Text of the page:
This paper explores ethical concerns arising in healthcare integration. We argue that integration is necessary imperative for meeting contemporary and future healthcare challenges, a far stronger evidence base for the conditions of its effectiveness is required. In particular, given the increasing emphasis at the policy level for the entire healthcare infrastructure to become better integrated, our analysis of the ethical challenges that follow from the logic of integration itself is timely and important and has hitherto received insufficient attention.
We evaluated an educational intervention which aims to improve child health outcomes by making transitions between primary to secondary care more efficient, ensuring children and parents are better supported throughout. The programme provided skills for trainee paediatricians and general practitioners (GPs) in co-designing integrated clinical services.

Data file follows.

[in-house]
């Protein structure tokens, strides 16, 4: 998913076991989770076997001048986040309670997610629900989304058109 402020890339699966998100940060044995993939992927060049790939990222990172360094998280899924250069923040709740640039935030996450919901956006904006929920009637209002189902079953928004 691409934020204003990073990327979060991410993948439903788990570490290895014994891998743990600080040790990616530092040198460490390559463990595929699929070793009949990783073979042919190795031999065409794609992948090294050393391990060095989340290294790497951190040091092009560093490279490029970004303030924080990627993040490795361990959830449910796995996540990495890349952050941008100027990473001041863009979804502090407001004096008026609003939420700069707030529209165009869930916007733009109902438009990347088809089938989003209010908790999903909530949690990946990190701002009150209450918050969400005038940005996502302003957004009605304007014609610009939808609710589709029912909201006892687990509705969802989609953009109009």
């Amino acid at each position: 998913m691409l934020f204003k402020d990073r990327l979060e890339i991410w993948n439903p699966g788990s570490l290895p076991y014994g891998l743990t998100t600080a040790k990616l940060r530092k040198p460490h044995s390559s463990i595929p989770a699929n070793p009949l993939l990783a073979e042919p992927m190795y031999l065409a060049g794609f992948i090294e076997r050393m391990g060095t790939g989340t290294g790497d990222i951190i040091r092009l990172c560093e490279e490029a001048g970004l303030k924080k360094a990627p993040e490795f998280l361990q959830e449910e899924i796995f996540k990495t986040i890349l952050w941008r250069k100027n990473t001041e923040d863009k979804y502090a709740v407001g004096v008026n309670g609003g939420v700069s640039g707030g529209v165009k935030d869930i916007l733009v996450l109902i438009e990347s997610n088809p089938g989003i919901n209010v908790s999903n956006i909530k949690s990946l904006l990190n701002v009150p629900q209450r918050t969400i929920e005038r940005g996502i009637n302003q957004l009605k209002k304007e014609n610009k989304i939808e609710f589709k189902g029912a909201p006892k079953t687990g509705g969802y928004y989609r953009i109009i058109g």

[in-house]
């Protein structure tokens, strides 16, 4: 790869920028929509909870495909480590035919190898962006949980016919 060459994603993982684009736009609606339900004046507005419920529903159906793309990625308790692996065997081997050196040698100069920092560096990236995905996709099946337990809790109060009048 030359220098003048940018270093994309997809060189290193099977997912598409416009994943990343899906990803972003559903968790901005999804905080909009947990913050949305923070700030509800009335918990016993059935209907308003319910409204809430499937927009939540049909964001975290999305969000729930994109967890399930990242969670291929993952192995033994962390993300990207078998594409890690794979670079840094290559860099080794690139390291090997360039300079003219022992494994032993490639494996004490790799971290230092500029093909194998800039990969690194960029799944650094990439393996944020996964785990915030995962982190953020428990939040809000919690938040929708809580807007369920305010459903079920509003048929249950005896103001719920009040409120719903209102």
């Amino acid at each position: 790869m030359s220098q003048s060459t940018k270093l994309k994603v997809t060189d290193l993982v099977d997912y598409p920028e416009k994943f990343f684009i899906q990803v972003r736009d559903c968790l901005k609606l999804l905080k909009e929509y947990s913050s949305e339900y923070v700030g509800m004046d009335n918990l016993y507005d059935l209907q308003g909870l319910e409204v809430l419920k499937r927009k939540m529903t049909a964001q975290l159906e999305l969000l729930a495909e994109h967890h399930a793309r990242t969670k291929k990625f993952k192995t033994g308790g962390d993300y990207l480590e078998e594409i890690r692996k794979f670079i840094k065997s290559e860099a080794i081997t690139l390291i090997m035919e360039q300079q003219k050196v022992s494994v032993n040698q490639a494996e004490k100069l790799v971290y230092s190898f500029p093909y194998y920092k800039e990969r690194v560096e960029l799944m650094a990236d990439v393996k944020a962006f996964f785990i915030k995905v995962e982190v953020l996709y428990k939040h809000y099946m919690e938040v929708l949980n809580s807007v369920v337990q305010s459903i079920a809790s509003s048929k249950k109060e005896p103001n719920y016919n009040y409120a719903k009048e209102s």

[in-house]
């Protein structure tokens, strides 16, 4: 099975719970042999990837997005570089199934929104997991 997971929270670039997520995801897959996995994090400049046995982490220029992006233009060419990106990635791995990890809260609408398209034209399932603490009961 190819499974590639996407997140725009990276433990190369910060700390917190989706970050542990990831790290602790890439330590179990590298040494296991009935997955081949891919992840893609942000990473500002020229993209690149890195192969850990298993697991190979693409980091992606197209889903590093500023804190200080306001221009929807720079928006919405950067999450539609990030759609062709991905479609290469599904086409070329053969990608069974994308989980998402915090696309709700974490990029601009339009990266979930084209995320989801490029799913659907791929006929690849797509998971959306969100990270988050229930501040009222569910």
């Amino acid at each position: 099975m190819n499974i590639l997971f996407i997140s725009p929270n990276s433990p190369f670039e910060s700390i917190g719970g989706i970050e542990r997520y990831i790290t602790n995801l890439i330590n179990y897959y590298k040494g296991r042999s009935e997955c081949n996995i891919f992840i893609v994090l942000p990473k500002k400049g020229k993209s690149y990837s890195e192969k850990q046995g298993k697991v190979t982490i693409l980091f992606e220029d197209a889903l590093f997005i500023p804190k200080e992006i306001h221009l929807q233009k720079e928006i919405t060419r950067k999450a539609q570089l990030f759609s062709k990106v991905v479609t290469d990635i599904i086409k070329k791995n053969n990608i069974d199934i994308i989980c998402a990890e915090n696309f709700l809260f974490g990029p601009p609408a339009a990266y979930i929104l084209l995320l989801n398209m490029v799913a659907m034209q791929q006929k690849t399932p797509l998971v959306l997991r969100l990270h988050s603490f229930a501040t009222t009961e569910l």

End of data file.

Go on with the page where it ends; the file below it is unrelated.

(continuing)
The key ethical challenges of integrated care that arose from a clinical perspective are: professional identity and autonomy in an integrated working environment; the concomitant extent of professional responsibility in such an environment; and the urgent need for more evidence to be produced on which strategies for integrating at scale can be based.
From our analysis we suggest a tentative way forward, viewed from a normative position broadly situated at the intersection of deontology and care ethics. We adopt this position because the primary clinical ethical issues in the context of integrated care concern: how to ensure that all duties of care to individual patients are met in a newly orientated working environment where clinical responsibility may be ambiguous; and the need to orientate care around the patient by foregrounding their autonomous preferences and ensuring good patient clinician relationships in clinical decision-making.